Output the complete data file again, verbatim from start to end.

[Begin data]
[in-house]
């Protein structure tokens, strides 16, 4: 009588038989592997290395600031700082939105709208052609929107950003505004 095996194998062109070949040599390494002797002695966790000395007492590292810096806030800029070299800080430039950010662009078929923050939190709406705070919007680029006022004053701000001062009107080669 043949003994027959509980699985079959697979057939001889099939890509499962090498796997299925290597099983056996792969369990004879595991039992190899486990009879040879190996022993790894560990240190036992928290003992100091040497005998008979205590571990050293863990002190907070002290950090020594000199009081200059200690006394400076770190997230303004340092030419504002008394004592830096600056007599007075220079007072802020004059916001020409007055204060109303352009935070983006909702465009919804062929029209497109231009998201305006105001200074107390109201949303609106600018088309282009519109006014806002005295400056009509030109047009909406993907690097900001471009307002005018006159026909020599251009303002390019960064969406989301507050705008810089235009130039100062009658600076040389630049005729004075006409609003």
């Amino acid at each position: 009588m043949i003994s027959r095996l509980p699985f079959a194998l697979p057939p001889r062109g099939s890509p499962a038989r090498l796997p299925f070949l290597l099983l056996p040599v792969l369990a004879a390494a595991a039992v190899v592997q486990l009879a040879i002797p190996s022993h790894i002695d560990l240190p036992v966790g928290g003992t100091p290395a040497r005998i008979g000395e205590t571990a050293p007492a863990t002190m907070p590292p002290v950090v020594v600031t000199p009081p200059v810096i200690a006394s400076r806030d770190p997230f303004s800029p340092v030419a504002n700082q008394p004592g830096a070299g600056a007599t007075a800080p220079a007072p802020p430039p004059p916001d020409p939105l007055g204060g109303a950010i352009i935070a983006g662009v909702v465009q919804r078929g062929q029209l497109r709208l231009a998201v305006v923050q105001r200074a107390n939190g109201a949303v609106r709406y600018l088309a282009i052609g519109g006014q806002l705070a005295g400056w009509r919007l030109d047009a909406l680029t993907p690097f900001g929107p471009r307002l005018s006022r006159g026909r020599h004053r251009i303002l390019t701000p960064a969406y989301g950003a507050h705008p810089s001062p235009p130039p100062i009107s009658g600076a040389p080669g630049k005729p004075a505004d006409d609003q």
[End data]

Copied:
[in-house]
């Protein structure tokens, strides 16, 4: 009588038989592997290395600031700082939105709208052609929107950003505004 095996194998062109070949040599390494002797002695966790000395007492590292810096806030800029070299800080430039950010662009078929923050939190709406705070919007680029006022004053701000001062009107080669 043949003994027959509980699985079959697979057939001889099939890509499962090498796997299925290597099983056996792969369990004879595991039992190899486990009879040879190996022993790894560990240190036992928290003992100091040497005998008979205590571990050293863990002190907070002290950090020594000199009081200059200690006394400076770190997230303004340092030419504002008394004592830096600056007599007075220079007072802020004059916001020409007055204060109303352009935070983006909702465009919804062929029209497109231009998201305006105001200074107390109201949303609106600018088309282009519109006014806002005295400056009509030109047009909406993907690097900001471009307002005018006159026909020599251009303002390019960064969406989301507050705008810089235009130039100062009658600076040389630049005729004075006409609003």
């Amino acid at each position: 009588m043949i003994s027959r095996l509980p699985f079959a194998l697979p057939p001889r062109g099939s890509p499962a038989r090498l796997p299925f070949l290597l099983l056996p040599v792969l369990a004879a390494a595991a039992v190899v592997q486990l009879a040879i002797p190996s022993h790894i002695d560990l240190p036992v966790g928290g003992t100091p290395a040497r005998i008979g000395e205590t571990a050293p007492a863990t002190m907070p590292p002290v950090v020594v600031t000199p009081p200059v810096i200690a006394s400076r806030d770190p997230f303004s800029p340092v030419a504002n700082q008394p004592g830096a070299g600056a007599t007075a800080p220079a007072p802020p430039p004059p916001d020409p939105l007055g204060g109303a950010i352009i935070a983006g662009v909702v465009q919804r078929g062929q029209l497109r709208l231009a998201v305006v923050q105001r200074a107390n939190g109201a949303v609106r709406y600018l088309a282009i052609g519109g006014q806002l705070a005295g400056w009509r919007l030109d047009a909406l680029t993907p690097f900001g929107p471009r307002l005018s006022r006159g026909r020599h004053r251009i303002l390019t701000p960064a969406y989301g950003a507050h705008p810089s001062p235009p130039p100062i009107s009658g600076a040389p080669g630049k005729p004075a505004d006409d609003q």